GIANT'S CAUSEWAY AND CAUSEWAY COAST
UNITED KINGDOM OF GREAT BRITAIN AND NORTHERN IRELAND
This iconic site at the foot of high cliffs on the coast of Northern Ireland is composed of some 40,000 massive and regular columns of black basalt, part of which forms a wide pavement of polygonal blocks leading into the sea. Geological studies of its lava flows over the last 300 years have greatly contributed to the analysis of Tertiary volcanic events in the North Atlantic.
United Kingdom of Great Britain and Northern Ireland
Giant's Causeway and Causeway Coast
NATURAL WORLD HERITAGE SITE
1986: Inscribed on the World Heritage List under Natural Criteria vii and viii.
STATEMENT OF OUTSTANDING UNIVERSAL VALUE [pending]
IUCN MANAGEMENT CATEGORY
IV Habitat/Species Management Area
British Isles (2.8.5)
Lies on the north coast of Northern Ireland between Causeway Head and Benbane Head, 3 km north of Bushmills, County Antrim, at 55°14'28” N by 6°30'14” W. Irish Grid Reference C947 447.
DATE AND HISTORY OF ESTABLISHMENT
1961: 13 ha bequeathed by its owner Sir P.McNaghten to the National Trust; 57 ha of freehold and leasehold land were later bought with financing from the Ulster Land Fund;
1987: The Coast created a National Nature Reserve;
1989: The Antrim Coastline declared an Area of Outstanding Natural Beauty.
The National Trust which owns and manages the cliffs, foreshore and hotel manages the site as a whole with Moyle District Council which owns the car park and visitor centre. It is monitored by the Environment & Heritage Service of the Department of the Environment for Northern Ireland (EHS). Small sections of the cliff top path are the private property of a number of individuals.
71 ha. This includes the area of the car park, visitor facilities and hotel.
Sea-level to 100m.
The site is five kilometers of the Causeway Coast between Causeway Head and Benbane Head, including the foreshore, cliffs, cliff-top path and the facilities at Causeway Head. The coastline comprises a series of 100m headland cliffs of regular columns of resistant lava with intervening bays. It forms the northern edge of a plateau which is farmed to the cliff edge. The Giant's Causeway itself is a sea-level promontory outcrop and pavement running out to sea. It is the ground level section of approximately 40,000 almost entirely regular polygonal columns averaging 45cm in diameter, formed by rapid cooling of extruded lavas. Other major features are the Giant's Organ of about sixty 12m-high regular columns, Chimney Tops, a number of columns separated from the cliffs by erosion, and Hamilton's Seat viewpoint on Benbane Head. Exposure of the columns in a pavement of such perfect horizontal sections is considered unique and is also scenically remarkable.
The Causeway Coast is an unparalleled display of geological formations, remnants of volcanic activity some 50-60 million years ago in the Tertiary period. The lavas of the Antrim Plateau cover some 3,800 sq. km, forming the largest remaining lava plateau in Europe. The cliffs along its edge are stepped due to a succession of five or six differentially eroded lava flows. These consist of Lower Basalts, where about six of eleven lava flows are 67m thick and are exposed between Plaiskin Head and Benbane Head; the Interbasaltic Beds which are extensively exposed along the cliffs east of Giant's Causeway; and the Middle Basalts, which are flows ranging from 30m to over 150m thick and form the cliffs on the site. The coastline is also cut through by olivine and tholeiite dykes, a good example of which can be seen at Roveran valley head (Wilson & Manning, 1978; DoE, 1985). Columnar basalts are alsofound dispersed among the islands of western Scotland; the columned cliffs of Staffa are well known. Only in the remote island of Canna are most of the features found together as in Antrim. Globally there are many occurrences of columnar basalt, some scenically spectacular mountains like the Devil’s Tower in Wyoming or cliffs like the Devil’s Postpile in central California. However, such occurrences are rarely as accessible, clear, various and geologically revealing of evolutionary history as the Giant’s Causeway.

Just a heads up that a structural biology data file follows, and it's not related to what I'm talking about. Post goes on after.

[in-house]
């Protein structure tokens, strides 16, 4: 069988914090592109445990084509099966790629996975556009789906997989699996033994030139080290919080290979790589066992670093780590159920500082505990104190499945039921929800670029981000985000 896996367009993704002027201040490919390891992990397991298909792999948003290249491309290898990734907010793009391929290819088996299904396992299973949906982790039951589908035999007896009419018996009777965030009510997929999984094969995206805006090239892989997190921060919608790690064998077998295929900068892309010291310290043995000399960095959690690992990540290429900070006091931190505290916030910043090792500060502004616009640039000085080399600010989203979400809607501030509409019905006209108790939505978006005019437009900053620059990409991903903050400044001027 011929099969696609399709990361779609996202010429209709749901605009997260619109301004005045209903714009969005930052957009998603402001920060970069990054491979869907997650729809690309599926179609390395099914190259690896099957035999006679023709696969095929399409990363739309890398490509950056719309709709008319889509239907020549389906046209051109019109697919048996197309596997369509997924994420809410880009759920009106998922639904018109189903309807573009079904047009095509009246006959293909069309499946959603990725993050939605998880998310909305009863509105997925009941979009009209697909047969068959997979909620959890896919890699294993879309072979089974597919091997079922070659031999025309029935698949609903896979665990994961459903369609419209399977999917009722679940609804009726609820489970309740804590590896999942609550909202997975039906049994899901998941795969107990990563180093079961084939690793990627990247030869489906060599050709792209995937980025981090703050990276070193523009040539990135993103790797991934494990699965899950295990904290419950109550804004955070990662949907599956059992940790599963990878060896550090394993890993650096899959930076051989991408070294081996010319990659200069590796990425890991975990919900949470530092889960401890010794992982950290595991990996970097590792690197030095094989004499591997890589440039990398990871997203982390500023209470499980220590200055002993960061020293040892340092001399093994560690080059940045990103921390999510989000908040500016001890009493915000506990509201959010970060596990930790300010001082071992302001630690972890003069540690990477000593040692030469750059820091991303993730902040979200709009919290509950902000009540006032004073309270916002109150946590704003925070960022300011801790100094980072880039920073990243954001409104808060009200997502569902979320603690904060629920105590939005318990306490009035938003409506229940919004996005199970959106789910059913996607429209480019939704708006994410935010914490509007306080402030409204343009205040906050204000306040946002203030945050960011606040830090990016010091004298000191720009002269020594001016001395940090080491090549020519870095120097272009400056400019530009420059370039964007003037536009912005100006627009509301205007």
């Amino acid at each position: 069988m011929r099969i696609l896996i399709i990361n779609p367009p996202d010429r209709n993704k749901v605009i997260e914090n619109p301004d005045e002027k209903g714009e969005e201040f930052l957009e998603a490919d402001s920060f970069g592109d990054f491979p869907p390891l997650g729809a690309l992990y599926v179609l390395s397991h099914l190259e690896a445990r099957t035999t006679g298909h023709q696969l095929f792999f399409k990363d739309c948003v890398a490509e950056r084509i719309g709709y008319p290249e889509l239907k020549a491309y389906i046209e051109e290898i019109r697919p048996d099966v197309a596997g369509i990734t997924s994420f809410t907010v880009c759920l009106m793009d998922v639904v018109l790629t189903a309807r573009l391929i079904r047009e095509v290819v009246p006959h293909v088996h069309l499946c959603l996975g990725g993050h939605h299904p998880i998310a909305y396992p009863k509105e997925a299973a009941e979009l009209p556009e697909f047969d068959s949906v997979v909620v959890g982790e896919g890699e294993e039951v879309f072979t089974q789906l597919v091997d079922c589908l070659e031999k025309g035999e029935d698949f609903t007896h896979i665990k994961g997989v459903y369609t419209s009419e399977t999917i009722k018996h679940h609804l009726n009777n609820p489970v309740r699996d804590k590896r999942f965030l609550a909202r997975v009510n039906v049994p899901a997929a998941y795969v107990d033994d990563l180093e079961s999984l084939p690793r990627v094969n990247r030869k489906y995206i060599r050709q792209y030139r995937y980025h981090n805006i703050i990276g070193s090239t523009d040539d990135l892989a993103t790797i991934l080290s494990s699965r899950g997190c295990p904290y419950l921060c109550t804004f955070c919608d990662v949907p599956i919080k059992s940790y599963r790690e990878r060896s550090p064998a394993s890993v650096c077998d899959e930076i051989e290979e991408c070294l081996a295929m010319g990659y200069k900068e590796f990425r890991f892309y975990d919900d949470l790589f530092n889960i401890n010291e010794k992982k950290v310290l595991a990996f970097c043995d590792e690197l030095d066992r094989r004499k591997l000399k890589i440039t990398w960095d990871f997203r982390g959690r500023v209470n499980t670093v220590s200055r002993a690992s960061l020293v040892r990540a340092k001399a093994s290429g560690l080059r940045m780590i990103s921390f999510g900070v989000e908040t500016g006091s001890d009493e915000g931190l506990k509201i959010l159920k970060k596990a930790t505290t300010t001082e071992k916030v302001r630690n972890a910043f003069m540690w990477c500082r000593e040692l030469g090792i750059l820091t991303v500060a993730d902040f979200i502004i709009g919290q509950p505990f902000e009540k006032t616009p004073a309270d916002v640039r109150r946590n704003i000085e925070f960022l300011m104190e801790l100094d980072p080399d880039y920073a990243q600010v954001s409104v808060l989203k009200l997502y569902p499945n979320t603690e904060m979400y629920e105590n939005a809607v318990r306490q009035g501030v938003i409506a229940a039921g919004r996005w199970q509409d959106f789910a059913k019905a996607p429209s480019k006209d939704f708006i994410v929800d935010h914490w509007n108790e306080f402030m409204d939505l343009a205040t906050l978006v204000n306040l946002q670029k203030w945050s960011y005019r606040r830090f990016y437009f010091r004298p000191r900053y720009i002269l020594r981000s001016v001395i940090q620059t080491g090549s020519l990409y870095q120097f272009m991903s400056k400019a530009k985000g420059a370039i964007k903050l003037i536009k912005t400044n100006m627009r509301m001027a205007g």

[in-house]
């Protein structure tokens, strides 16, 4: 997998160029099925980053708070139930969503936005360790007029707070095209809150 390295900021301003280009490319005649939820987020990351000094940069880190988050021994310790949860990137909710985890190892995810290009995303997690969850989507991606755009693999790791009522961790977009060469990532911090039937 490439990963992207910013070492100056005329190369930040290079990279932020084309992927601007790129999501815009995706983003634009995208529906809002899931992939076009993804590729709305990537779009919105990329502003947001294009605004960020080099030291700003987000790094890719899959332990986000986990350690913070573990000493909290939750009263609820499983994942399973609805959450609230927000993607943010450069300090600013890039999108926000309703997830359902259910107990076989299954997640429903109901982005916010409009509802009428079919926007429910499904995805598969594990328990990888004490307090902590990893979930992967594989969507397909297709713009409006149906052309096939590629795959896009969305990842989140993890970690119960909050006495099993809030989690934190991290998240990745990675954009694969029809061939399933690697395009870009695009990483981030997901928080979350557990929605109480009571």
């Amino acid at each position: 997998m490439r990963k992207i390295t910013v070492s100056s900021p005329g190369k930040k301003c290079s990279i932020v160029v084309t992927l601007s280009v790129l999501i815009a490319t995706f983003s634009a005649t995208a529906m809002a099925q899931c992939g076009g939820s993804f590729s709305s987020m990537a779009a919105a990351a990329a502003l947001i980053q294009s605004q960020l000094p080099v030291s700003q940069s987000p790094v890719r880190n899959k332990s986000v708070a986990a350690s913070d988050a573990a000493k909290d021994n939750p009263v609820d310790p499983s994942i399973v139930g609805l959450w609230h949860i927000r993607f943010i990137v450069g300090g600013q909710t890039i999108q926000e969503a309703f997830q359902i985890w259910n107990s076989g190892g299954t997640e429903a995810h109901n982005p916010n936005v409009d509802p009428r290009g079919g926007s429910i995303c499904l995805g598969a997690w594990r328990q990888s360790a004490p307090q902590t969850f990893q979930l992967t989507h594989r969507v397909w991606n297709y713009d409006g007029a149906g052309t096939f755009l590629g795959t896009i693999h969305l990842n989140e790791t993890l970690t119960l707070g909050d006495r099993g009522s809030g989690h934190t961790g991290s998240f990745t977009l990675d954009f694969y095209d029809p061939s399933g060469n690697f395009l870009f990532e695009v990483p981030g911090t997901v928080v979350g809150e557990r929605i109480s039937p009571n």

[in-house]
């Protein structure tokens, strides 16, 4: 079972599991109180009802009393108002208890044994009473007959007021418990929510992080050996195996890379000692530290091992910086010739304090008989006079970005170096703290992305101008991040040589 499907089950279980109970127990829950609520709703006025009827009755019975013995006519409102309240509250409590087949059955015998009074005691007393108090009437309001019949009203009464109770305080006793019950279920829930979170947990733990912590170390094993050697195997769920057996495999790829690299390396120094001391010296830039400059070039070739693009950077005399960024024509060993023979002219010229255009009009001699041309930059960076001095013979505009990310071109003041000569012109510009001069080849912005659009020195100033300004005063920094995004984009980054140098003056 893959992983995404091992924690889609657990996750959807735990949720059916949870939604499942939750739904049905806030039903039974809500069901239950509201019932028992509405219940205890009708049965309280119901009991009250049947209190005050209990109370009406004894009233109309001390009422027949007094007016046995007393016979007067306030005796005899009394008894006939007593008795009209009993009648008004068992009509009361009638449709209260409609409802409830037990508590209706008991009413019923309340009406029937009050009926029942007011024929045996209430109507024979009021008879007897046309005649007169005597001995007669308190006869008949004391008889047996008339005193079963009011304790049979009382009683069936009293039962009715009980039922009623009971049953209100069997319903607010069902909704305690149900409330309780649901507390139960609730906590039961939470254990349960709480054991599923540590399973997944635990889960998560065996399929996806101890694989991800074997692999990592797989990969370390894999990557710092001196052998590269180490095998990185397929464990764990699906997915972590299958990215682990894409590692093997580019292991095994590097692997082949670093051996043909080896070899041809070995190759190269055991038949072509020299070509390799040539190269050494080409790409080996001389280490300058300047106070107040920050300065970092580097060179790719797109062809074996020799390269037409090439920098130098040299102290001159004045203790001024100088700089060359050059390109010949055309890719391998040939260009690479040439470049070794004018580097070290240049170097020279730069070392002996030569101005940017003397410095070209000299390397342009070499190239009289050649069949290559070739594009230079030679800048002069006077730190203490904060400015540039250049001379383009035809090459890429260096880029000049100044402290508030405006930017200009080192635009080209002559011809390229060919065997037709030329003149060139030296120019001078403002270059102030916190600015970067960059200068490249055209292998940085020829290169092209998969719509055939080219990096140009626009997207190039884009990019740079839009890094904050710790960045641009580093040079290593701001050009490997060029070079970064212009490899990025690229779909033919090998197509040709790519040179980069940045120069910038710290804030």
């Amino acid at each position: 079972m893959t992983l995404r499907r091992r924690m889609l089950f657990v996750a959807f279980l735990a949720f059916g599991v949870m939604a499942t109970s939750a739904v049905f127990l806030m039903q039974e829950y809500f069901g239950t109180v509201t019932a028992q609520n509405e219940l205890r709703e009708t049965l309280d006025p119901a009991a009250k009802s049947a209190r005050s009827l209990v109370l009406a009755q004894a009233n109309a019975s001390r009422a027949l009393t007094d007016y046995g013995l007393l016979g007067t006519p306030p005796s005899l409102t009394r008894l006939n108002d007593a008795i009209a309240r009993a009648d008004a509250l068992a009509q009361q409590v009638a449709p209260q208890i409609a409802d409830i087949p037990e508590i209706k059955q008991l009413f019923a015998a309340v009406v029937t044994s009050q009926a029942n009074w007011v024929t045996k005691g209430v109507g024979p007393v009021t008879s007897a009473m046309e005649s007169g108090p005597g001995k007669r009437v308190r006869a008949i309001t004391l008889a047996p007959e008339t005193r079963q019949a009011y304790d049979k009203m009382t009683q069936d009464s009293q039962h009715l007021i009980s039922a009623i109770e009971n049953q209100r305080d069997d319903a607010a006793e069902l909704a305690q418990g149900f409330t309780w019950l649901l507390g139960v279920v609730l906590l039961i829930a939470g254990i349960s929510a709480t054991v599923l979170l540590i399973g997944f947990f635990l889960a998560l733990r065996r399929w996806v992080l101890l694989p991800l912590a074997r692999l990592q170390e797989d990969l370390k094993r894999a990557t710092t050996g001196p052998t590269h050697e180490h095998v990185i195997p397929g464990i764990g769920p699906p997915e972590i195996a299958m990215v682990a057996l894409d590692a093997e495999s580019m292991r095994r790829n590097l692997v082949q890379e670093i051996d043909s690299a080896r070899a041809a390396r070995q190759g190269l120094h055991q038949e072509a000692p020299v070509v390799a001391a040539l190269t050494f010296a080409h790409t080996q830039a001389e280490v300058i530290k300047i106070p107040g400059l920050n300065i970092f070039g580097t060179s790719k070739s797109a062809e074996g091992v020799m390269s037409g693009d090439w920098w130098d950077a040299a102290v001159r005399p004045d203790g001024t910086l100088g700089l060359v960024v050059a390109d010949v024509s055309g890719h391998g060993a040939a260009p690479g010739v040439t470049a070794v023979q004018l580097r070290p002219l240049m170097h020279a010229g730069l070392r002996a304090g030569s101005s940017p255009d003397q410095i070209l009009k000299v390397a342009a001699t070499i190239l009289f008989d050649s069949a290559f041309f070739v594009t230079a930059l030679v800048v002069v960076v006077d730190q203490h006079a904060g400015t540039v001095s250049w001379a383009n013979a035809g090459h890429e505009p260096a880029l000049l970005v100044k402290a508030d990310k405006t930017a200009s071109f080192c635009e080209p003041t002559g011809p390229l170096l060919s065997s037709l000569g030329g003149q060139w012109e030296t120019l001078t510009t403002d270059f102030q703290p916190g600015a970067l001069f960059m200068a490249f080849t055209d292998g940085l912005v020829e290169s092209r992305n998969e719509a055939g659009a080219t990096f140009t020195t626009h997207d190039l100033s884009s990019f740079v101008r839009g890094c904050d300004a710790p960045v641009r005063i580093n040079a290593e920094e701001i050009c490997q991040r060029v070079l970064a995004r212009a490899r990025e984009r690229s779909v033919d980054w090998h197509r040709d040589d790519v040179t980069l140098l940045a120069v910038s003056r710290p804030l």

The climate is dominated by mild damp westerly winds which bring an average annual rainfall of 1,016mm. The average December temperature is 4.4°C, the average July temperature is 14.4°C.
Over 200 plant species representing a range of habitats covering seashore, cliff, scree, grassland, scrub, heathland and marsh are present. Localized species of note include red broomrape Orobanche alba, sea spleenwort Asplenium marinum, sea campion Silene uniflora, vernal squill Scilla verna, oyster plant Mertemsia maritima and frog orchid Coeloglossum viride (National Trust, 1985 &1992).
The site is regarded by the Royal Society for the Protection of Birds as one of regional importance within the United Kingdom based on the number of breeding species. Over 50 resident and 30 migrant species have been recorded and including, in the 1980s, one pair of breeding red-billed choughs Pyrrhocorax pyrrhocorax and peregrine falcons Falco peregrinus; also seen are eiderduck Somateria mollissima, buzzard Buteo buteo, fulmar Fulmarus glacialis, European storm petrel Hydrobates pelagicus, great cormorant Phalacrocorax carbo, shag P. aristotelis, guillemot Uria aalge and razorbill Alca turda (National Trust, 1985 & 1992). The Atlantic sturgeon Acipenser sturio (CR) might be found offshore.
The Causeway is a site of great international significance in the history of earth science and has been studied for over 300 years. The unique formation illustrates the geological activity of successive lava flows and interbasaltic beds. Studies of its lava flows have greatly contributed to the analysis of Tertiary volcanic events in the North Atlantic, and its unusual scenery is a major attraction to visitors. The coast lies within a WWF Global 200 Marine Eco-region.
In Port-na-Spaniagh, below the isolated columns known as the Chimneys, is the site of the 1588 wreck of the Armada galleon Girona: the treasures and artifacts recovered from it by Robert Stenuit‘s team in 1967-69 form a major part of all known artefacts recovered from the Armada. They are conserved in the Ulster Museum, Belfast. The sub-littoral area is a protected nautical archaeological site. The Giant's Causeway featured in early geological controversies on the origins of basalt. Also in the 18th century, a myth emerged linking the Causeway and Staffa with a prehistoric hero Finn MacCool. This developed cultural significance outside Ireland with the popularity of the epics of Ossian (J. Macpherson) in the early Romantic movement when it became part of an international system of literary references (ICOMOS, 1985). Traditional well documented industries were kelp seaweed harvesting until the mid-20th century, and fishing (Watson, 1992).